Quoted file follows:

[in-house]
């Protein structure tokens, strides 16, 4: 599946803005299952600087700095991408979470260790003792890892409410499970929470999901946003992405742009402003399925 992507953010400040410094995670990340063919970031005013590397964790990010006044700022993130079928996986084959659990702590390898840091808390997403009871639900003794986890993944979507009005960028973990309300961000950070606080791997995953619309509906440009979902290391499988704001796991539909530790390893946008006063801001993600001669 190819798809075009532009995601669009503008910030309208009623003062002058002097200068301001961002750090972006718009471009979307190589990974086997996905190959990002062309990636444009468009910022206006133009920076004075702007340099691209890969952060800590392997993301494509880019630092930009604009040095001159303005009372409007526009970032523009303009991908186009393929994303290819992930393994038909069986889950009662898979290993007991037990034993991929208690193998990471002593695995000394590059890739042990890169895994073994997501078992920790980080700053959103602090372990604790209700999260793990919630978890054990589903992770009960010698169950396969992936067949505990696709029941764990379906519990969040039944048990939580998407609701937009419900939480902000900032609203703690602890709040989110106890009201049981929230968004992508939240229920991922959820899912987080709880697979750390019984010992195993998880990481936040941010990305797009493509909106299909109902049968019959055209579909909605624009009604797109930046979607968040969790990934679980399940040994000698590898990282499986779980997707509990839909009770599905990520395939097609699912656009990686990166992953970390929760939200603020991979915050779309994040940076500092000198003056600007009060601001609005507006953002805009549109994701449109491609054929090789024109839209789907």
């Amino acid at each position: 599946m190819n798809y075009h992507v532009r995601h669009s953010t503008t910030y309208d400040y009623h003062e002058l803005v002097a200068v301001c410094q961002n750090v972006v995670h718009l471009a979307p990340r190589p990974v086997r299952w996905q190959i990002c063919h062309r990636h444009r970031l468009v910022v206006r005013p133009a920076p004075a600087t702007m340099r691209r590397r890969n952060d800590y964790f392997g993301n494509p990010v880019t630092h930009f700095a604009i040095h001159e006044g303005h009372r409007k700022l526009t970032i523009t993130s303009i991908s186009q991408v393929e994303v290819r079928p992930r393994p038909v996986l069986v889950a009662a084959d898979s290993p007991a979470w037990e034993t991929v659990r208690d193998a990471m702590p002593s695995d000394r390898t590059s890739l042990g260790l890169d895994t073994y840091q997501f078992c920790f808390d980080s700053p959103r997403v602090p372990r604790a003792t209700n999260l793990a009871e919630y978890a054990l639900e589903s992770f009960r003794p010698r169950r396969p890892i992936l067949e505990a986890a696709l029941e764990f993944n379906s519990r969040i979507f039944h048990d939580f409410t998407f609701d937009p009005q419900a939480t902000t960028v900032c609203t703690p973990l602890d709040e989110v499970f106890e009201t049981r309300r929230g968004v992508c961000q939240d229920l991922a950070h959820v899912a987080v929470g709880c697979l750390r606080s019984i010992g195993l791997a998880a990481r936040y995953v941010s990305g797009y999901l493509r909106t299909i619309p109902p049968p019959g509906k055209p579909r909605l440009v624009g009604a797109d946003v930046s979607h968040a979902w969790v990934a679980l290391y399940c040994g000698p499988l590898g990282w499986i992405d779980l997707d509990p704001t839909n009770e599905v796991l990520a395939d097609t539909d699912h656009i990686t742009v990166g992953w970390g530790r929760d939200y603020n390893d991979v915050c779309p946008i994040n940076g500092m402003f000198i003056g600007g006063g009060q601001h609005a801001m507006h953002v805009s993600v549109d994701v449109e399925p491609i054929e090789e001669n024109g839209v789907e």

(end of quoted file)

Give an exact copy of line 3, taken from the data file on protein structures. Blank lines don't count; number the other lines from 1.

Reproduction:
């Amino acid at each position: 599946m190819n798809y075009h992507v532009r995601h669009s953010t503008t910030y309208d400040y009623h003062e002058l803005v002097a200068v301001c410094q961002n750090v972006v995670h718009l471009a979307p990340r190589p990974v086997r299952w996905q190959i990002c063919h062309r990636h444009r970031l468009v910022v206006r005013p133009a920076p004075a600087t702007m340099r691209r590397r890969n952060d800590y964790f392997g993301n494509p990010v880019t630092h930009f700095a604009i040095h001159e006044g303005h009372r409007k700022l526009t970032i523009t993130s303009i991908s186009q991408v393929e994303v290819r079928p992930r393994p038909v996986l069986v889950a009662a084959d898979s290993p007991a979470w037990e034993t991929v659990r208690d193998a990471m702590p002593s695995d000394r390898t590059s890739l042990g260790l890169d895994t073994y840091q997501f078992c920790f808390d980080s700053p959103r997403v602090p372990r604790a003792t209700n999260l793990a009871e919630y978890a054990l639900e589903s992770f009960r003794p010698r169950r396969p890892i992936l067949e505990a986890a696709l029941e764990f993944n379906s519990r969040i979507f039944h048990d939580f409410t998407f609701d937009p009005q419900a939480t902000t960028v900032c609203t703690p973990l602890d709040e989110v499970f106890e009201t049981r309300r929230g968004v992508c961000q939240d229920l991922a950070h959820v899912a987080v929470g709880c697979l750390r606080s019984i010992g195993l791997a998880a990481r936040y995953v941010s990305g797009y999901l493509r909106t299909i619309p109902p049968p019959g509906k055209p579909r909605l440009v624009g009604a797109d946003v930046s979607h968040a979902w969790v990934a679980l290391y399940c040994g000698p499988l590898g990282w499986i992405d779980l997707d509990p704001t839909n009770e599905v796991l990520a395939d097609t539909d699912h656009i990686t742009v990166g992953w970390g530790r929760d939200y603020n390893d991979v915050c779309p946008i994040n940076g500092m402003f000198i003056g600007g006063g009060q601001h609005a801001m507006h953002v805009s993600v549109d994701v449109e399925p491609i054929e090789e001669n024109g839209v789907e």